When Alibaba was established in 1999, a third of the co-founders who helped Jack Ma build the business were women. Wei Wu, known as Maggie, has been the tech giant’s chief financial officer since 2013. In charge of the finances of Alibaba Group Holding, Wu presides over an empire spanning diverse commercial operations and omni-channel initiatives.
Michelle Gass, CEO, Kohl’s
Michelle Gass replaced Kevin Mansell, Kohl’s chairman, CEO and president, when he retired in May 2018. Sona Chawla, Kohl’s COO, became president at the same time, before departing last year. Gass joined Kohl’s in 2013 as chief customer officer. Prior to joining Kohl’s, Gass spent nearly 17 years at Starbucks, where she held a variety of leadership roles, most recently as president, Starbucks EMEA.
Jacqueline Gold, CEO, Ann Summers
Well-known UK businesswoman Jacqueline Gold is the chief executive of Ann Summers, having held the position since 1993. Widely credited for transforming the adult retailer into a more female-centric, female-positive business, Gold’s company has struggled during the pandemic and agreed a CVA with creditors in December of last year.
Sonia Syngal, CEO, Gap
Sonia Syngal, who previously led the Gap-owned Old Navy fascia, was appointed chief executive of Gap in March 2020, replacing Art Peck who stepped down in late 2019. Syngal is credited for leading Old Navy from $7bn to $8bn in sales in just three years, expanding its US presence to more than 1,200 stores and scaling its ecommerce site. Prior to that, she was EVP of global supply chain and product operations. She first joined Gap in 2004 and some of her earlier senior roles included stints in Europe.
Janet Hayes, CEO, Crate & Barrel
Janet Hayes succeeded Neela Montgomery on 1 August last year. Hayes previously held positions at Williams-Sonoma, both at the namesake brand where she led a turnaround of the San Francisco business as president, and at Pottery Barn Kids and Teen as president. Hayes also previously held positions at Nike, Gap and Macy’s.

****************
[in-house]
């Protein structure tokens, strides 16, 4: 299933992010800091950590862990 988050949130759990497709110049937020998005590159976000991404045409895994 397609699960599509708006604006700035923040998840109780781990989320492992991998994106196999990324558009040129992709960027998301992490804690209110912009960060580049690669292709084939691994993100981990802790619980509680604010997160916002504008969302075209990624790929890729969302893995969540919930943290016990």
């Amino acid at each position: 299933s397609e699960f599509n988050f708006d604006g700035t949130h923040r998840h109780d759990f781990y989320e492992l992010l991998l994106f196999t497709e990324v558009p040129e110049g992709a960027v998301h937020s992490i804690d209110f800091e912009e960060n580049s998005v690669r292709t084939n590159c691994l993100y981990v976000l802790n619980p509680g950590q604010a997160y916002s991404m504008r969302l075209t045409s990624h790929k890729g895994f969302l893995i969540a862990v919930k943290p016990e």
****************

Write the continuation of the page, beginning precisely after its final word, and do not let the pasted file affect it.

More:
Helena Helmersson, CEO, H&M
Helena Helmersson became H&M Group’s first female chief executive at the end of January last year and the first non-family member to take the role. Helmersson was promoted to replace Karl-Johan Persson, who became chairman of the Swedish giant. Helmersson previously held positions as head of sustainability, global head of production and chief operating officer at H&M.
Lauren Hobart CEO of Dick’s Sporting Goods
At the start of February this year Lauren Hobart succeeded Edward Stack, who had served as the company’s CEO since 1984. The appointment of Hobart as the head of the chain, which boasts some 850 stores and annual revenues of around $9 billion, is the result of a transition plan developed over a long period of time. Hobart spent 14 years at PepsiCo before joining Dick’s Sporting Goods as senior vice president and senior marketing officer in 2011.
Veronique Laury, supervisory board, Inter Ikea
Laury is best known for her long career at Europe’s largest DIY retailer, Kingfisher, with 1,100 stores across 10 countries. After being promoted from the boss of Castorama, Laury launched the ‘One Kingfisher’ transformation plan, aimed at modernising the B&Q and Screwfix-owner. Le Touquet-based, she left Kingfisher in 2019 and joined Inter Ikea’s board in February this year.
Natalie Massenet, board member, Everlane